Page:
Luckily, my family is absolutely awesome, planning vegan meals for my husband, son, and I when we come to visit (they live a few hours away), requesting our favorite recipes, and making their favorites vegan by switching out simple ingredients like soy milk instead of milk, bananas or egg replacer instead of eggs, and vegan-friendly margarine instead of butter. It’s so nice that they realize little things like that don’t change the flavor for them, but mean the world to us!

    I don’t panic too much at weddings or larger social events because it’s easy to turn down a plate in such a crowd without much notice. I won’t actually take nonvegan food just to fit in, because wasting it wouldn’t be any different than actually eating it, but it generally goes unnoticed and I don’t mind kindly explaining if someone questions why I’m not having the fillet. It’s the intimate 5-10 people gatherings where people tend to get offended over our eating habits, but if a little awkwardness is the worst I have to face in life then I’ll consider myself lucky. I just try to conduct myself with as much grace as possible while still remaining true to my beliefs and choices.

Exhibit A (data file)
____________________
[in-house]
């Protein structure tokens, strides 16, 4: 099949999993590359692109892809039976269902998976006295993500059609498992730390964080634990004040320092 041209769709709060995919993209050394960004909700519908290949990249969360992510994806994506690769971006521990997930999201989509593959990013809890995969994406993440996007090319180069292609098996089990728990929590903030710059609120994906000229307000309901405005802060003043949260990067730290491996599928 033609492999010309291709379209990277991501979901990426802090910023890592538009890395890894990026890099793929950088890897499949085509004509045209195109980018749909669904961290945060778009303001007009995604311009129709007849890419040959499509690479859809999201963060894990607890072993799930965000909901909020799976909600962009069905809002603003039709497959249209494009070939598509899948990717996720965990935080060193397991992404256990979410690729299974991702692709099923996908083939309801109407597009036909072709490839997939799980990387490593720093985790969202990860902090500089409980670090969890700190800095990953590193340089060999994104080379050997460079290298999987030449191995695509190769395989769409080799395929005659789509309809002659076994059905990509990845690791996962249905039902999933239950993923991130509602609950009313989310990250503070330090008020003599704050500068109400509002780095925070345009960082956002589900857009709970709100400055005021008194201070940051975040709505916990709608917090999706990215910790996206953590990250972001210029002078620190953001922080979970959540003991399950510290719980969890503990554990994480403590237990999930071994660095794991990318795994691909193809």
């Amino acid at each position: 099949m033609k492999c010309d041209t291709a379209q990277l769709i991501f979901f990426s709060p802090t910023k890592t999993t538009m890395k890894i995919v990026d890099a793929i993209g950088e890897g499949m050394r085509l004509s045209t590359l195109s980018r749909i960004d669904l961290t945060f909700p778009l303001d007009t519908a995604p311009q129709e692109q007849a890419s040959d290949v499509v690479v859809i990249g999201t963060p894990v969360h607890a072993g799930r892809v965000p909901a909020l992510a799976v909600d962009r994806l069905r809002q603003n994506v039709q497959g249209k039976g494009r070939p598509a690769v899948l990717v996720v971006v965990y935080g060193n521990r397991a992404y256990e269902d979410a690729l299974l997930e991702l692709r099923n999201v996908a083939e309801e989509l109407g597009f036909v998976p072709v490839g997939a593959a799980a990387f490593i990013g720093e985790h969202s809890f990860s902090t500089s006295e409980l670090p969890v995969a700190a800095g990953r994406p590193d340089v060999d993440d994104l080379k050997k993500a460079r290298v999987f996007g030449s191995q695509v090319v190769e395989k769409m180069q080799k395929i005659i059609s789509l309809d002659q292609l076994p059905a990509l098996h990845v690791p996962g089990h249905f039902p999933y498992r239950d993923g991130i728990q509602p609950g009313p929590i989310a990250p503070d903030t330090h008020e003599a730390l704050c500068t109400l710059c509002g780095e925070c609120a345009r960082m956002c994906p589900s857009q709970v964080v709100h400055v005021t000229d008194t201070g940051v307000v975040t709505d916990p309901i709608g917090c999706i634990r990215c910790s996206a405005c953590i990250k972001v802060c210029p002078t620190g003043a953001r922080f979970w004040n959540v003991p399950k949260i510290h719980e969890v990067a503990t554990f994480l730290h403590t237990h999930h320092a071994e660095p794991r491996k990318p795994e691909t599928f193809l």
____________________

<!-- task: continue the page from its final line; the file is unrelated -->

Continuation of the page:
15. Vegmom says:

    I think I’ve done a little bit of what each of the others has posted, depending on the circumstance.

    Sometimes I eat enough to fill me up before hand, other times I bring hidden snacks in my purse to tide me over just in case, and other times, I’ve brought items to share.

    But most of the time, I don’t have those situations anymore. I don’t avoid them purposely (ok maybe I do) but have started meeting friends at places we mutually like rather then a home. And while at family’s house we make sure to have a meal out as a “treat” so they don’t have to cook 🙂 *wink*

    The worst has been as a parent and what to tell the other parents if my child is visiting. So I just started packing his own meal and telling them he has allergies. Rather then getting in to everything he doesn’t eat or making them feel uncomfortable to cook/waste food on him.

  16. Vegmom says:

    Oh as for manners and the what people think… I soooooo don’t worry about that anymore…. 🙂